The war against Boko Haram is leaving women vulnerable to poverty, violence and isolation, says a U.S. diplomat who visited areas devastated by the Nigerian militant group.
U.S. Deputy Ambassador to the United Nations Michele Sison returned late Tuesday from a five-day U.N. Security Council mission to Nigeria, Cameroon, Chad and Niger. Some 26 million people in the four nations are suffering from the effects of a humanitarian crisis fueled by the terror group’s attacks, including severe food shortages.
In an interview with VOA in Abuja, Sison said women who were formerly involved with Boko Haram — either voluntarily or involuntarily — seem to be stigmatized more than men who fought with the group, especially when it comes to their ability to marry and return to their home communities.
Women face other problems as well. They are often widowed or alone, caring for several children with no way to provide an income for their family.
In Maroua in northern Cameroon and in Maiduguri in northeastern Nigeria, Security Council representatives met with displaced and refugee women.
U.S. Deputy Ambassador to the United Nations Michele Sison shaking the hand of a military commander in Maroua, northern Cameroon, where the Council met IDPs and refugees of the Boko Haram crisis.
“In Maiduguri, we were talking about food rations and one of the mothers said ‘Well, I have eight children and these food rations are not stretching far enough to feed all eight children and so I have to go outside of this camp to beg,'" Sison said.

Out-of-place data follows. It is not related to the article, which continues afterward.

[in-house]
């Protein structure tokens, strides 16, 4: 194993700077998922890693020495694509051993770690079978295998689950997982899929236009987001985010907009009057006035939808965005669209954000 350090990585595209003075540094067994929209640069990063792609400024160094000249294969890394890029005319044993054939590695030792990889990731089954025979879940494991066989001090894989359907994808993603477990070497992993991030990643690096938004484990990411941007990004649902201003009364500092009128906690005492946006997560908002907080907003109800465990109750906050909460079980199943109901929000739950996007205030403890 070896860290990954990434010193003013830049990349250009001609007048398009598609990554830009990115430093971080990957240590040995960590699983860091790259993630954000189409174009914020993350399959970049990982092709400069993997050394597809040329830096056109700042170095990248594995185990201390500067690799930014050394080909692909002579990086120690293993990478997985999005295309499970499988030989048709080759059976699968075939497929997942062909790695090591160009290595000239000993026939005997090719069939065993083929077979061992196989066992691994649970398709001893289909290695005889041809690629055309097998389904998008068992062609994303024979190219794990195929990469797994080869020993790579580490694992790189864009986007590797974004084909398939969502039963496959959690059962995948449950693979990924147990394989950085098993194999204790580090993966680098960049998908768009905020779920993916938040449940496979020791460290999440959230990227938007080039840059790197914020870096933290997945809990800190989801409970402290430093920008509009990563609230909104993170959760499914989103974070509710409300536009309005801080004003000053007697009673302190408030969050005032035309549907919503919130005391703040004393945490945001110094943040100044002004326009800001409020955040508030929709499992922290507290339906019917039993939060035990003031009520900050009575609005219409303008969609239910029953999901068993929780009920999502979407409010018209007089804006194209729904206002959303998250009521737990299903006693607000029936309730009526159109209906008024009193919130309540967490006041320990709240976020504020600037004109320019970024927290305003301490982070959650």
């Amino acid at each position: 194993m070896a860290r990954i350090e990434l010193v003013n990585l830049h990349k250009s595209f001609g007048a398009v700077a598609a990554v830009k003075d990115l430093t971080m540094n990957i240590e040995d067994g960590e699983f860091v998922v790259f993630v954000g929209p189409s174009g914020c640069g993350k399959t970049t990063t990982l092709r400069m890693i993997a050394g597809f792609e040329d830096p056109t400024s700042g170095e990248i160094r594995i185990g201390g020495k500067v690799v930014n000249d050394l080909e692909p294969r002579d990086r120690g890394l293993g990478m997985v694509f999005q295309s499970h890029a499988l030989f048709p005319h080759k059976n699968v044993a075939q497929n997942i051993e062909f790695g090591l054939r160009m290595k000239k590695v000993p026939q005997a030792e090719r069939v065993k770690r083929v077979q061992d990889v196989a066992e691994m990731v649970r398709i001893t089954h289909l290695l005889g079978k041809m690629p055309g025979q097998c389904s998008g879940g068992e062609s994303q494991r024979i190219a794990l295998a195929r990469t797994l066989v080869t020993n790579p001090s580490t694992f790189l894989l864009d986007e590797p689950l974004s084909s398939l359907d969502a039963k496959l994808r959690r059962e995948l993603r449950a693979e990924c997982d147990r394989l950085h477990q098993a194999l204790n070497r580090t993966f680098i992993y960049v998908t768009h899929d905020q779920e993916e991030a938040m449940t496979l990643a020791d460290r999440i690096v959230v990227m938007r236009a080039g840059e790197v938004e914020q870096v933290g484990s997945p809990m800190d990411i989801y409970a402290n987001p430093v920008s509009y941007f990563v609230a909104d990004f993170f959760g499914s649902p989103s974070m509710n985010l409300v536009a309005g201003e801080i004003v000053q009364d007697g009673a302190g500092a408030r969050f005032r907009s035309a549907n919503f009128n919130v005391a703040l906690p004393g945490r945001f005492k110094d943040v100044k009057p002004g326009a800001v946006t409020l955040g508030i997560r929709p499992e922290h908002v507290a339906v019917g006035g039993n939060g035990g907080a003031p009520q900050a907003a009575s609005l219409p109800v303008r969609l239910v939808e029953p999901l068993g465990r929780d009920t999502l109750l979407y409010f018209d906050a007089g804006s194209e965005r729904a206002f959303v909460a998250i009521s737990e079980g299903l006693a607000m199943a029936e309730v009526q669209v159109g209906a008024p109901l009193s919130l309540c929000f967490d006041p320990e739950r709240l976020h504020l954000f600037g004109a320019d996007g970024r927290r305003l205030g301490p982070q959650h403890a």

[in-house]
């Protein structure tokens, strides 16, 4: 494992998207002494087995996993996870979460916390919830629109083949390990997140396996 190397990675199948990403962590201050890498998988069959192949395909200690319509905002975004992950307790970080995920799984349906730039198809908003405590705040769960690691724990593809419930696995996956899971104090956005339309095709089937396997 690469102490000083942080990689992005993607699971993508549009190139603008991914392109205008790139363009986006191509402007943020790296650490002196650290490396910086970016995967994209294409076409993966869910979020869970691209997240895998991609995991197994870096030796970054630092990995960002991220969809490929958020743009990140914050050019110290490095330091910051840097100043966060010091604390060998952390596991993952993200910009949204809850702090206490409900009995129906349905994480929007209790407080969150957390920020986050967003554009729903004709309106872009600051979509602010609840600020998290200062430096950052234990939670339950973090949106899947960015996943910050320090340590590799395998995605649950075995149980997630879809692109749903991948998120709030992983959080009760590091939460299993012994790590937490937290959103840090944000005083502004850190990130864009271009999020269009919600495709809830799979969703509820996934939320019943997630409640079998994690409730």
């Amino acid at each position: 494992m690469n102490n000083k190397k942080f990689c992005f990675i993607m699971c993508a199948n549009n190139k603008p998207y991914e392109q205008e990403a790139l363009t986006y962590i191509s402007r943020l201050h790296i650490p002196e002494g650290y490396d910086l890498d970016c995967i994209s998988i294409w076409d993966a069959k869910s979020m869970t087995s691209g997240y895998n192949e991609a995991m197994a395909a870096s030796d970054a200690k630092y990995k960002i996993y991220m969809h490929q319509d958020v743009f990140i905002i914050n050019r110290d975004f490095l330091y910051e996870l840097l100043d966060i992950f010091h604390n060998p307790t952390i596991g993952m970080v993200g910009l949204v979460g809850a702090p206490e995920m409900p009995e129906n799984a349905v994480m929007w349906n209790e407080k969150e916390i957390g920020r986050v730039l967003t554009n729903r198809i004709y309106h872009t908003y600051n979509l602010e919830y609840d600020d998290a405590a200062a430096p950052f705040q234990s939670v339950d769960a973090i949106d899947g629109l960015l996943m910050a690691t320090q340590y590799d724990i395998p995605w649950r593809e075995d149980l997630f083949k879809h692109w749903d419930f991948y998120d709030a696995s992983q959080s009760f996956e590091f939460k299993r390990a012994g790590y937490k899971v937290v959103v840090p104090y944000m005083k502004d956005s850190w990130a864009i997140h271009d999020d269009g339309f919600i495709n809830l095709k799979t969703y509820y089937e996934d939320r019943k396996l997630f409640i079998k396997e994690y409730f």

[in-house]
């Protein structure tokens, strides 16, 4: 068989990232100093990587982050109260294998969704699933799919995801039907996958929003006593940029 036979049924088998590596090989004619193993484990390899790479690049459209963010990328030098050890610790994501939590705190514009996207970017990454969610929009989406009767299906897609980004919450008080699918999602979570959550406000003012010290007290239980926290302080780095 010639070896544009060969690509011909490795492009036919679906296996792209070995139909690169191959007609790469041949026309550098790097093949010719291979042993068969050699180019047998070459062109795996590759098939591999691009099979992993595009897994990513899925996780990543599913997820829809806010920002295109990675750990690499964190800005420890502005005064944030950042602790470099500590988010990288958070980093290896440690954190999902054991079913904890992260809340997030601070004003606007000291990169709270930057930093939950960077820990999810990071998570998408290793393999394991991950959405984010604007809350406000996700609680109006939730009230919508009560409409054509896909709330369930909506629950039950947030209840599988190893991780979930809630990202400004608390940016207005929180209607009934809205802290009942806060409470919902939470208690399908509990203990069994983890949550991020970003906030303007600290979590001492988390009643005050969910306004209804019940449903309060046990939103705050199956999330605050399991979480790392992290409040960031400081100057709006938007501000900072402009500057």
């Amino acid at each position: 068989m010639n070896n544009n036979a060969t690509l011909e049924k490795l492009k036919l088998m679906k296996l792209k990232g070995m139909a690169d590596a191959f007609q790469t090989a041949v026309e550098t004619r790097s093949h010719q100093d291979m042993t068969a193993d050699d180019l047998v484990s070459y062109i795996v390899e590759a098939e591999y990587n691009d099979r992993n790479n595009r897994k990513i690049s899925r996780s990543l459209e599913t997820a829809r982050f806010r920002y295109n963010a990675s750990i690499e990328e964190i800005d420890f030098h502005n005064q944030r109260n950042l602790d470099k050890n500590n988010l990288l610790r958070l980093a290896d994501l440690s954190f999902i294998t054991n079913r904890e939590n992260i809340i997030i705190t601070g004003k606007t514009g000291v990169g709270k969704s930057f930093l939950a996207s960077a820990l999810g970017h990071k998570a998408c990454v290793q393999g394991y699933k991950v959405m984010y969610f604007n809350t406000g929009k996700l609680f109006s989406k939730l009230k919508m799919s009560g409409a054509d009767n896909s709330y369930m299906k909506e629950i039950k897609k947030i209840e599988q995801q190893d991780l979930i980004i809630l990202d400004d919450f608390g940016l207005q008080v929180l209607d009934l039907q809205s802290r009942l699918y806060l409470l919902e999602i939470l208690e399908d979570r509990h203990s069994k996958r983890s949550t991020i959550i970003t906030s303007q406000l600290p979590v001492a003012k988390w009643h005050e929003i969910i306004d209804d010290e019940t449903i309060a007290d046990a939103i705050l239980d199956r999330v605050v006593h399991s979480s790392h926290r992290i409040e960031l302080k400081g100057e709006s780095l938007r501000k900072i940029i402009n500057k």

"Now that’s a wake up call for the international community to look at the sustainability of the way that we are funding this rather severe food insufficiency crisis."
Women and girls also have specific protection needs. They are more vulnerable to sexual exploitation and abuse and to early and forced marriage.
“When I asked in the women’s tent, ‘How many of you are the head of the household?,’ almost every hand went up of some two dozen women,” Sison said. The women had either lost their husbands due to violence, had been recruited into Boko Haram, and many had seen one or more children recruited by the Islamist militant group.
“We do see a starkly, more difficult and more challenging picture than we had perceived when we took off from New York last Wednesday,” Sison said.
Senior government officials in all four countries told council members that they have made significant progress in degrading Boko Haram’s military abilities, but that the group still poses a threat because its fighters have switched to more asymmetric tactics, such as suicide bomb attacks.
An integral part of a sustainable peace in post-conflict countries is the Disarmament, Demobilization and Reintegration (DDR) of ex-combatants. Ambassador Sison said during their mission there was a lot of discussion about a new “D” — Deradicalization.
“What we saw, particularly with this increase of the use of women and children as suicide bombers, is that the issues surrounding the examination of root causes, but also of deradicalization, is necessary,” she said.
The United States has a multi-pronged approach to the Lake Chad Basin crisis, extending support in excess of $300 million for 2016-17. That figure includes food aid, basic household items, programs to reach out to youth, and other vital humanitarian assistance.
“On top of that, we have our Global Security Contingency Fund,” Sison said. “Money totaling some $40 million which is devoted to enhance the security cooperation — and particularly border security cooperation — among Cameroon, Niger, Chad and Nigeria.”
The ambassador said when she returns to New York, she and her Security Council colleagues would be “fired up to keep pushing for a scaled-up and sustained response” to the situation.
“I think there are some very unique challenges in this Lake Chad Basin area that are going to continue to put this on the front burner for all of us," she said.